That's becoming a problem for an increasing number of dot-coms. With stock values declining and tech news moving off the front page, Wall Street analysts have been dropping coverage of many tech companies.
The latest hit was news from Merrill Lynch Internet analyst Henry Blodget, who announced he was dropping coverage of CMGI, Webvan, LookSmart and iVillage as part of a "refocusing" of his coverage area.
Other analysts have done the same. In all, there were 106 coverage terminations by analysts through June 30, according to Marketperform.com, a Web site that tracks recommendations and performance of brokerage firms. That's compared with 75 terminations during all of 2000, said Marketperform President Eric Shkolnik.
There are many reasons why a brokerage house might drop coverage of a company. Sometimes it's a personnel change; the analyst covering the company leaves the firm or switches to a new sector, for instance.
In many cases, it's a company's financial condition that prompts an analyst to lose interest. Much has been made about the lack of "sell" ratings issued by Wall Street firms. In most cases, analysts simply decide not to follow a company anymore rather than continue to research a poorly performing stock.
Analysts also turn away from entire sectors. Wall Street is a fickle place: As interests move from one sector to another, so do analysts. There's a sound financial reason for doing that, however: The more attraction a sector draws, the more likely it is to have sharp swings in stocks, opening the potential for profits.
"The investment community tends to gravitate to opportunity," said Paul Merenbloom, vice president of investor relations at CMGI and a former sell-side equity analyst. "It's not a statement that this is no longer a good company," he said, but that there's no longer an opportunity for the brokerage house to generate business based on the stocks.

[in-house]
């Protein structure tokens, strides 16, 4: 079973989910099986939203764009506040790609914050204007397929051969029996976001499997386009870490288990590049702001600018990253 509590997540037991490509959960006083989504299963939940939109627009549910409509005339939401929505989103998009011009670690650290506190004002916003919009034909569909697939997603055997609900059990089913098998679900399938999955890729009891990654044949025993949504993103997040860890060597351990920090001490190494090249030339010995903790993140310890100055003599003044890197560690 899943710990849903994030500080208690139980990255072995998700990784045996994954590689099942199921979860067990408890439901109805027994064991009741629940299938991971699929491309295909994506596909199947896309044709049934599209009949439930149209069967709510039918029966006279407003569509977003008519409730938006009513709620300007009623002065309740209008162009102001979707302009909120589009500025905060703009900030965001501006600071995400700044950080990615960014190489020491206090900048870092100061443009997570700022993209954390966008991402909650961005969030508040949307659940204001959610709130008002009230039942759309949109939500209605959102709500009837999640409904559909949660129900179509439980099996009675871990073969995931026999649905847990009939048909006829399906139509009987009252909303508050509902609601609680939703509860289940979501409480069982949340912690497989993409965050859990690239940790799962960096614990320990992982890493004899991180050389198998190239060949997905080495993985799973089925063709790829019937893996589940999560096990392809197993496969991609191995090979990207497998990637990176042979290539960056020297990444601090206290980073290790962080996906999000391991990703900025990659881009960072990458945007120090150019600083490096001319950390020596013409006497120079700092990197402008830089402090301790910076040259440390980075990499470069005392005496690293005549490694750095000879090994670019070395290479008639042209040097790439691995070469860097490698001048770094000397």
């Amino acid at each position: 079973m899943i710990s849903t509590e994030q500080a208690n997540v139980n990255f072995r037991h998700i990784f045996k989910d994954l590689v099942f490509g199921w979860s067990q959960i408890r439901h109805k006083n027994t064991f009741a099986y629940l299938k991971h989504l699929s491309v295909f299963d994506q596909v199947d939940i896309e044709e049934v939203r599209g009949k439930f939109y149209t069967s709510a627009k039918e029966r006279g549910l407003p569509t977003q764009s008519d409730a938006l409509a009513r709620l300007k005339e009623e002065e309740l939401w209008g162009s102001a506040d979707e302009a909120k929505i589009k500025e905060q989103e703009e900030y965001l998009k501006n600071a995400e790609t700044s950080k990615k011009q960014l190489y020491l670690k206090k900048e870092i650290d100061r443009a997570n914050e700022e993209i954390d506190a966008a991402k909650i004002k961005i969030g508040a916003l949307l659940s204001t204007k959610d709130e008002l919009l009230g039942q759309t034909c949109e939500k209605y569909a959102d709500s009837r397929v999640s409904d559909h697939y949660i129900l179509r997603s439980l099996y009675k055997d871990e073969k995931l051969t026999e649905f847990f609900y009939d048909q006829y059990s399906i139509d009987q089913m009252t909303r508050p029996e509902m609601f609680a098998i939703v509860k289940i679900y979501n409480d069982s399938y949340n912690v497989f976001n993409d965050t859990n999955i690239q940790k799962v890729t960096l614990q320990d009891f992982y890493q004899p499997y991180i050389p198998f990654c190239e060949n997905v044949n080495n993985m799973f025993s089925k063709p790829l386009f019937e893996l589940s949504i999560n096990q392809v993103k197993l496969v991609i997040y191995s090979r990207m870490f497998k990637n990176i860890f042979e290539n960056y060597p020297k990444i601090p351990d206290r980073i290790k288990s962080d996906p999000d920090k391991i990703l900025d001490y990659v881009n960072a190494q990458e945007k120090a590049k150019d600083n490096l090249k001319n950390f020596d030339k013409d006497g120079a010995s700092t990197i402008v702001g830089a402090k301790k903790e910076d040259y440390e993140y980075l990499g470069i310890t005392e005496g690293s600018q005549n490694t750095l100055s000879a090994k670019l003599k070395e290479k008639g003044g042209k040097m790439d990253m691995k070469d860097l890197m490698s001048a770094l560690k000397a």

The combination of shrinking stocks prices, a declining market and passing interest has hit the tech community. And many companies have seen their coverage shrink substantially.
So what do they do when that happens?
An important step, investment relations professionals said, is to make sure that company news gets out to investors, even if it's not through the analyst conduit.
"It means we have to be much closer to the direct owners," Merenbloom said. "Organizations went through analysts to get to the owners. Now we have to get to those owners on a direct basis."
Corel has seen its coverage shrink from a dozen analysts a few years ago to two now, although the company said it expects that number to increase soon. John Hladkowicz, director of investor relations for Corel, said the company put in a lot of effort beefing up its Web site to make sure individual investors can access its financial data.
But Hladkowicz acknowledged that it's "definitely more challenging" to reach out to investors without the analyst coverage.
Of course, when a company focuses on its bottom-line performance it doesn't hurt either.
"One of the reasons why our analyst coverage dropped off was because of decline in credibility," Hladkowicz said. "The fact that we've got a couple more analysts looking to pick up coverage is a reflection of what we've done in the past 18 months, and they go hand in hand."
In fact, some said that whether Wall Street is paying attention is irrelevant, as long as a company stays focused on its goals.
"We're really focused on the value we provide to our customers--that is, advertisers--and that is the mission of our business right now. What happens to the stock and the market is very much secondary," said Kathryn Shantz, director of corporate communications at Web directory LookSmart.
"We will provide tremendous value to our shareholders if we're a viable, solid company. The only way we can do that is if we're valuable to our customers."